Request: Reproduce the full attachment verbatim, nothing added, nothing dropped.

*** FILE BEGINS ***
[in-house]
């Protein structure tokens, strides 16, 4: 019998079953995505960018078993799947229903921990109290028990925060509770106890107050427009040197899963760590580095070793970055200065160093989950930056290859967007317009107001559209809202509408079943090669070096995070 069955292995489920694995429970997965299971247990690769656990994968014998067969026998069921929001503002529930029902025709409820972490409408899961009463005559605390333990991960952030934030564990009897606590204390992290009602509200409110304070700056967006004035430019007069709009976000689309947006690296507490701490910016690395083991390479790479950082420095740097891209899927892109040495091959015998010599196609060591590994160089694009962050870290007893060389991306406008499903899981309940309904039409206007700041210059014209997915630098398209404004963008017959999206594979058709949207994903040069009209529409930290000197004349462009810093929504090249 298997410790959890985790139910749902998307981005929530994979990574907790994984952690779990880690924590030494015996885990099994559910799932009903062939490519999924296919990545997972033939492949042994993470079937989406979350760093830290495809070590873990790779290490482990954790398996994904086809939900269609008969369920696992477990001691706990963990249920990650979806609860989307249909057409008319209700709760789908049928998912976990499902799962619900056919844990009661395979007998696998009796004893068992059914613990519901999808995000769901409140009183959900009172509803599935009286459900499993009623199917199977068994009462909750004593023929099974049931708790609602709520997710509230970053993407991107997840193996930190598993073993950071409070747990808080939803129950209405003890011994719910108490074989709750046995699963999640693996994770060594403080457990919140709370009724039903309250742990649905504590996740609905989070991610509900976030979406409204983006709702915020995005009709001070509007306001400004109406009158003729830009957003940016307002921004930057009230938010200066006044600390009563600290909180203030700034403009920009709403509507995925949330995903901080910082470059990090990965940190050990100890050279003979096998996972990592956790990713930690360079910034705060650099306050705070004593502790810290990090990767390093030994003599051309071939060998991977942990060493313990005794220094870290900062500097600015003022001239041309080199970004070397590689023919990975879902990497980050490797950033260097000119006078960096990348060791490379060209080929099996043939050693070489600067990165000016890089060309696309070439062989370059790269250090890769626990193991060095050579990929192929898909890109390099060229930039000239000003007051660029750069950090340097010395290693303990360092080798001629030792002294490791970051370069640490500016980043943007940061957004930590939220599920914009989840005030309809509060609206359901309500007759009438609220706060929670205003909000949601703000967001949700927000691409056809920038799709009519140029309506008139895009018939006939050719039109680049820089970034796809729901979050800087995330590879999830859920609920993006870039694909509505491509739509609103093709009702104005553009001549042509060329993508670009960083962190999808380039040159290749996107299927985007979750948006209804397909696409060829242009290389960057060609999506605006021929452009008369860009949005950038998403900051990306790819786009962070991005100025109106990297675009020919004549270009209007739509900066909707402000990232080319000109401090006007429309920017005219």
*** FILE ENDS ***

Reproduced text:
[in-house]
């Protein structure tokens, strides 16, 4: 019998079953995505960018078993799947229903921990109290028990925060509770106890107050427009040197899963760590580095070793970055200065160093989950930056290859967007317009107001559209809202509408079943090669070096995070 069955292995489920694995429970997965299971247990690769656990994968014998067969026998069921929001503002529930029902025709409820972490409408899961009463005559605390333990991960952030934030564990009897606590204390992290009602509200409110304070700056967006004035430019007069709009976000689309947006690296507490701490910016690395083991390479790479950082420095740097891209899927892109040495091959015998010599196609060591590994160089694009962050870290007893060389991306406008499903899981309940309904039409206007700041210059014209997915630098398209404004963008017959999206594979058709949207994903040069009209529409930290000197004349462009810093929504090249 298997410790959890985790139910749902998307981005929530994979990574907790994984952690779990880690924590030494015996885990099994559910799932009903062939490519999924296919990545997972033939492949042994993470079937989406979350760093830290495809070590873990790779290490482990954790398996994904086809939900269609008969369920696992477990001691706990963990249920990650979806609860989307249909057409008319209700709760789908049928998912976990499902799962619900056919844990009661395979007998696998009796004893068992059914613990519901999808995000769901409140009183959900009172509803599935009286459900499993009623199917199977068994009462909750004593023929099974049931708790609602709520997710509230970053993407991107997840193996930190598993073993950071409070747990808080939803129950209405003890011994719910108490074989709750046995699963999640693996994770060594403080457990919140709370009724039903309250742990649905504590996740609905989070991610509900976030979406409204983006709702915020995005009709001070509007306001400004109406009158003729830009957003940016307002921004930057009230938010200066006044600390009563600290909180203030700034403009920009709403509507995925949330995903901080910082470059990090990965940190050990100890050279003979096998996972990592956790990713930690360079910034705060650099306050705070004593502790810290990090990767390093030994003599051309071939060998991977942990060493313990005794220094870290900062500097600015003022001239041309080199970004070397590689023919990975879902990497980050490797950033260097000119006078960096990348060791490379060209080929099996043939050693070489600067990165000016890089060309696309070439062989370059790269250090890769626990193991060095050579990929192929898909890109390099060229930039000239000003007051660029750069950090340097010395290693303990360092080798001629030792002294490791970051370069640490500016980043943007940061957004930590939220599920914009989840005030309809509060609206359901309500007759009438609220706060929670205003909000949601703000967001949700927000691409056809920038799709009519140029309506008139895009018939006939050719039109680049820089970034796809729901979050800087995330590879999830859920609920993006870039694909509505491509739509609103093709009702104005553009001549042509060329993508670009960083962190999808380039040159290749996107299927985007979750948006209804397909696409060829242009290389960057060609999506605006021929452009008369860009949005950038998403900051990306790819786009962070991005100025109106990297675009020919004549270009209007739509900066909707402000990232080319000109401090006007429309920017005219």